Róisín Dubh (2)
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- Teideal (Title): Róisín Dubh (2).
- Uimhir Chatalóige Ollscoil Washington (University of Washington Catalogue Number): none.
- Uimhir Chnuasach Bhéaloideas Éireann (National Folklore of Ireland Number): CC 018.005.
- Uimhir Roud (Roud Number): none.
- Uimhir Laws (Laws Number): none.
- Uimhir Child (Child Number): none.
- Cnuasach (Collection): National Folklore Collection, University College Dublin.
- Teanga na Croímhíre (Core-Item Language): Irish.
- Catagóir (Category): song.
- Ainm an té a thug (Name of Informant): Joe Heaney.
- Ainm an té a thóg (Name of Collector): Séamas Ennis.
- Dáta an taifeadta (Recording Date): 1942.
- Suíomh an taifeadta (Recording Location): Carna, County Galway, Ireland.
- Ocáid an taifeadta (Recording Occasion): private.
- Daoine eile a bhí i láthair (Others present): unavailable.
- Stádas chóipcheart an taifeadta (Recording copyright status): unavailable.
A Róisín, ná bíodh brón ort ná cás anois
Tá do phárdún ón bPápa — ón Róimh uile
Tá na bráithre thar sáile le cabhrú linn
Ní cheilfear fíon Spáinneach ar mo Róisín Dubh.
Tá grá a’m i mo lár dhuit le bliain anois
Grá láidir, grá cásmhar, grá ciapaithe
Grá a d’fhag mé gan áras, gan lúth gan léim gan brí ná rith
Go brách brách beidh gean a’m ar mo Róisín Dubh.
Beidh an Éirne ina tonnta tréana, beidh an spéir ina fuil
Beidh na bráithre bána thar sáile le cabhrú linn
Beidh gach gleann sliabh ar fud Éireann is a móinte ar crith
Lá éigin sula n-éagfaidh mo Róisín Dubh.
Róisín, don’t be sorrowful or worried;
Your pardon is coming from the Pope and from all of Rome,
The Brothers from overseas to help us.
The Spanish wine won’t be hidden from my Róisín Dubh.
I’ve been deep in love you for the past year now,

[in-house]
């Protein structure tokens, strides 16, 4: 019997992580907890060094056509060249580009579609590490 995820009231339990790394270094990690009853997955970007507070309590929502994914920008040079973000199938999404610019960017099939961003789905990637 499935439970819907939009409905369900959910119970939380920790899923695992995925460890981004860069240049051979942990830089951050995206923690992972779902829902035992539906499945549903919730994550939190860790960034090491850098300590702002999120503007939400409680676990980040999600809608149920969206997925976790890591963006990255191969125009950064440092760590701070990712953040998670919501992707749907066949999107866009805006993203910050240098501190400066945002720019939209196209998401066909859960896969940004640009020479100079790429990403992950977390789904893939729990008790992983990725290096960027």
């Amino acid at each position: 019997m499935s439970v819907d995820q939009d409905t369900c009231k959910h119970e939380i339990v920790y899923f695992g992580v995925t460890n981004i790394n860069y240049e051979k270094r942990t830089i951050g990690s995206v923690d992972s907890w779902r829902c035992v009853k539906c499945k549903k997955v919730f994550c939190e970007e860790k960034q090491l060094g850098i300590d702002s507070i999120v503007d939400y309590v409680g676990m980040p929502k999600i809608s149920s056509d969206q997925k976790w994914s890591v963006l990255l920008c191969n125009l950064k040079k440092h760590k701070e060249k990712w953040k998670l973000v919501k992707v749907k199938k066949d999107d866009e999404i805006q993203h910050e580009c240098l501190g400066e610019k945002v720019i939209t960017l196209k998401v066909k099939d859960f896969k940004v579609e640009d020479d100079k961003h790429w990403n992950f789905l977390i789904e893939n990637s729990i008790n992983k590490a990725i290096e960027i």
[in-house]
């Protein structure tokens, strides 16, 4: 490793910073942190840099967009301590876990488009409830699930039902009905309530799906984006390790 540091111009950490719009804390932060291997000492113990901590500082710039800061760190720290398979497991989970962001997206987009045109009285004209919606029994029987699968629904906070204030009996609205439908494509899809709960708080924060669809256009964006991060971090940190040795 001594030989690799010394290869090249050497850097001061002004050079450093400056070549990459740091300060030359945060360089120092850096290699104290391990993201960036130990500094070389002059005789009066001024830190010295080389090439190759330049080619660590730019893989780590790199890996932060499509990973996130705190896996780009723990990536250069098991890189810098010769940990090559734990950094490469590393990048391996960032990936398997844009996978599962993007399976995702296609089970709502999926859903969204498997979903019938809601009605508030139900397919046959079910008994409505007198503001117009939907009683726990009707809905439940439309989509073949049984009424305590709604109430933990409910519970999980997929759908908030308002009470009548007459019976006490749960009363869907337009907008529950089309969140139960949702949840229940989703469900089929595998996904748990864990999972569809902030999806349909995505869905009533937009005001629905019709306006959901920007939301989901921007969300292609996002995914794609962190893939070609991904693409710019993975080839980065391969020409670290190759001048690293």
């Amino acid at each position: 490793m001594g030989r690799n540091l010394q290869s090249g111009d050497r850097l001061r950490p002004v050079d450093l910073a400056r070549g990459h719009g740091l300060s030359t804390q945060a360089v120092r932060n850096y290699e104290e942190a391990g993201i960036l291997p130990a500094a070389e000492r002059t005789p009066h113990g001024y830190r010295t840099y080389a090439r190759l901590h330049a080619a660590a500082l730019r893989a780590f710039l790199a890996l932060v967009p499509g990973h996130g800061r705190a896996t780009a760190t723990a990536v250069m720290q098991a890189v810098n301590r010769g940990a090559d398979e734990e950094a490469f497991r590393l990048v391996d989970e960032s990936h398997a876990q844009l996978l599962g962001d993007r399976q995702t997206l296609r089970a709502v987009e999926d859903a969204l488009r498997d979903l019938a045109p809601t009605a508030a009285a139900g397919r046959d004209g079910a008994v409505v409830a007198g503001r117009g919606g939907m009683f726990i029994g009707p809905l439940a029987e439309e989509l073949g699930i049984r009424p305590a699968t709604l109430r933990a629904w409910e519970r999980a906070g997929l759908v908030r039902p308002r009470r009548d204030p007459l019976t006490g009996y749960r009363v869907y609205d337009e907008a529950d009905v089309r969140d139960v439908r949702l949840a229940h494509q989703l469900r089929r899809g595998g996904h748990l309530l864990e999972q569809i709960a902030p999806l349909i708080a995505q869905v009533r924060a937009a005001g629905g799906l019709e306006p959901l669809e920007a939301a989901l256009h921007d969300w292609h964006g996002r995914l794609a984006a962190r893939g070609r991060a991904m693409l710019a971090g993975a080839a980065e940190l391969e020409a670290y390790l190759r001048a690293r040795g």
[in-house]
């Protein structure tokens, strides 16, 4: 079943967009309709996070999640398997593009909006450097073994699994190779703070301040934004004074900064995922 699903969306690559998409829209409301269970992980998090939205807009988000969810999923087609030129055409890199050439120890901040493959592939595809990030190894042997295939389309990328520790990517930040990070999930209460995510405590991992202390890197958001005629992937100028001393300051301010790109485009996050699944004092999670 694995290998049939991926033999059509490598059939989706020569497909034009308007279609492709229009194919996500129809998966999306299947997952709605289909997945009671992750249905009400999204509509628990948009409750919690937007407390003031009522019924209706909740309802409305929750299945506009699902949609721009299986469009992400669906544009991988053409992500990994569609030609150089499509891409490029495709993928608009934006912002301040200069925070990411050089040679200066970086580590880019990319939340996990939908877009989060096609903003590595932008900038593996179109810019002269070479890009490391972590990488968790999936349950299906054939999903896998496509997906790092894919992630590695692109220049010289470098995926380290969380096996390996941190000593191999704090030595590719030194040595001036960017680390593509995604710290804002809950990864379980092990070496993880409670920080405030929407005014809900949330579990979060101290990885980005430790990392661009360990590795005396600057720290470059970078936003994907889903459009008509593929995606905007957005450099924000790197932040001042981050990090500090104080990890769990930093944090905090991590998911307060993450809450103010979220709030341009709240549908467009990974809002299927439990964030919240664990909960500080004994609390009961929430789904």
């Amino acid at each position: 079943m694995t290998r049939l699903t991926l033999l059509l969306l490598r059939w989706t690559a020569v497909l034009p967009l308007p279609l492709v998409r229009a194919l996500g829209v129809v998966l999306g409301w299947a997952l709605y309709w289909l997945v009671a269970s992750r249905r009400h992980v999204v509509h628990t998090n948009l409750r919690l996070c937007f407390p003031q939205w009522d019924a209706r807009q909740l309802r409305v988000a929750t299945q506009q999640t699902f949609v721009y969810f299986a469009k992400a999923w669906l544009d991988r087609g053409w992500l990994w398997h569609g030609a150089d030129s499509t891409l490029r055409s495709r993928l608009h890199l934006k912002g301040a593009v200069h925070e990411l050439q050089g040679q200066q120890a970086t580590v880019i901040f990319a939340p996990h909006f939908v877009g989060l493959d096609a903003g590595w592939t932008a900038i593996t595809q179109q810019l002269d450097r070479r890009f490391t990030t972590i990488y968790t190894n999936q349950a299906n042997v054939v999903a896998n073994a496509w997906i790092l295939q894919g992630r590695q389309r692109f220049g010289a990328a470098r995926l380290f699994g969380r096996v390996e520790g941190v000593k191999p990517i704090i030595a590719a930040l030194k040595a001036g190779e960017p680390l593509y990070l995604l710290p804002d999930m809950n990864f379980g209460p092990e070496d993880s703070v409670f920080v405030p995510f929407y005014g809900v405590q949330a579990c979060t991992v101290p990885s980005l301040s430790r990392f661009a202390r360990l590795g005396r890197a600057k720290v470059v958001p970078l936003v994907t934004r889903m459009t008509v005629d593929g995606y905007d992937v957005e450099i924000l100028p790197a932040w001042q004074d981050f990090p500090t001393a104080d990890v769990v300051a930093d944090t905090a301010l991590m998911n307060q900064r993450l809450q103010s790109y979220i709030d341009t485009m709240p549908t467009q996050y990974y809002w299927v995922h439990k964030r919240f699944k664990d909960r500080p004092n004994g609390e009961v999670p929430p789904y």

Strong, pitiable, tormenting love,
Love that has left me homeless, without speed or leaping or energy or running.
For ever and ever I shall be in love with my Róisín Dubh.
Lough Erne will be stormy, the sky will be blood-red;
The White Brothers will come overseas to help us;
In every valley and hillside in Ireland the bogs will be trembling.
Someday before my Róisín Dubh dies.
As Joe points out on a number of occasions, Róisín Dubh is a metaphor for Ireland. The song is one of a number of metaphorical compositions in which Ireland was given the name of a woman — not only for aesthetic reasons, but more practically to get round the prohibition on songs about Ireland which the English rulers assumed — no doubt correctly — would encourage nationalist aspirations among the Irish.
Although sometimes attributed to the nineteenth-century Galway poet Antaine Ó Raifteirí, the song probably dates from a good deal earlier; and while it has been translated, by both James Clarence Mangan and Pádraig Pearse, the song is normally sung in Irish.
Joe pointed out to Jim Cowdery and others that there were two airs to this song. This version, which Joe thought to be of Munster origin, provided the basis for Seán Ó Riada’s score to the 1959 film Mise Éire. Originally published in the Reverend Pádraig Breathnach’s 1923 collection, Ceol Ár Sínsear, it became familiar to generations of children who encountered that volume at school. It has been recorded commercially by Donegal singer Paddy Tunney and a host of more recent performers. It was also sung by Joe Heaney on a number of occasions while he was in the United States, as it would likely have been familiar to at least some members of the audience.
Before he began singing, Joe was in the habit of reciting the first stanza of Mangan’s translation to the audience, as a way of putting them into the right frame of mind:
O my Dark Rosaleen,
Do not sigh, do not weep!
The priests are on the ocean green,
They march along the deep.
There ‘s wine from the royal Pope,
Upon the ocean green;
And Spanish ale shall give you hope,
My Dark Rosaleen!
My own Rosaleen!
Shall glad your heart, shall give you hope,
Shall give you health, and help, and hope,
My Dark Rosaleen!
For additional verses and some discussion, see Ríonach uí Ógáin (ed.), Faoi Rothaí na Gréine: Amhráin as Conamara a Bhailigh Máirtín Ó Cadhain (Dublin, 1999), 67–69.